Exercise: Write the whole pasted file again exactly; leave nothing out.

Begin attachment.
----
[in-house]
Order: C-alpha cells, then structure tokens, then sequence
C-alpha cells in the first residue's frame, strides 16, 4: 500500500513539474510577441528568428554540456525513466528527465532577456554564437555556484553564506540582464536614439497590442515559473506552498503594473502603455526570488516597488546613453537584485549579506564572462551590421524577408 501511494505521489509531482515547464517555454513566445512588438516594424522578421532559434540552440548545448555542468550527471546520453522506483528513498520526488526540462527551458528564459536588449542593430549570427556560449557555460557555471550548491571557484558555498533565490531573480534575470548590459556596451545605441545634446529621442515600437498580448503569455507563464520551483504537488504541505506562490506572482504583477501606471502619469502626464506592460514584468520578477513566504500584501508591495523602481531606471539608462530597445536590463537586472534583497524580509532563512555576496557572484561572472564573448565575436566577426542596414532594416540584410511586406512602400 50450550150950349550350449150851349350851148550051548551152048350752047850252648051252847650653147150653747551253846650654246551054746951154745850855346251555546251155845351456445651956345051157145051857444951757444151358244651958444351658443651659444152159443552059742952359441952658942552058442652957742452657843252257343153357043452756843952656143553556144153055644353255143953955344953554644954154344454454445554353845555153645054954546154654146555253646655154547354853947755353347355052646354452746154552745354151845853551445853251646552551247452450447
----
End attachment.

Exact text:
[in-house]
Order: C-alpha cells, then structure tokens, then sequence
C-alpha cells in the first residue's frame, strides 16, 4: 500500500513539474510577441528568428554540456525513466528527465532577456554564437555556484553564506540582464536614439497590442515559473506552498503594473502603455526570488516597488546613453537584485549579506564572462551590421524577408 501511494505521489509531482515547464517555454513566445512588438516594424522578421532559434540552440548545448555542468550527471546520453522506483528513498520526488526540462527551458528564459536588449542593430549570427556560449557555460557555471550548491571557484558555498533565490531573480534575470548590459556596451545605441545634446529621442515600437498580448503569455507563464520551483504537488504541505506562490506572482504583477501606471502619469502626464506592460514584468520578477513566504500584501508591495523602481531606471539608462530597445536590463537586472534583497524580509532563512555576496557572484561572472564573448565575436566577426542596414532594416540584410511586406512602400 50450550150950349550350449150851349350851148550051548551152048350752047850252648051252847650653147150653747551253846650654246551054746951154745850855346251555546251155845351456445651956345051157145051857444951757444151358244651958444351658443651659444152159443552059742952359441952658942552058442652957742452657843252257343153357043452756843952656143553556144153055644353255143953955344953554644954154344454454445554353845555153645054954546154654146555253646655154547354853947755353347355052646354452746154552745354151845853551445853251646552551247452450447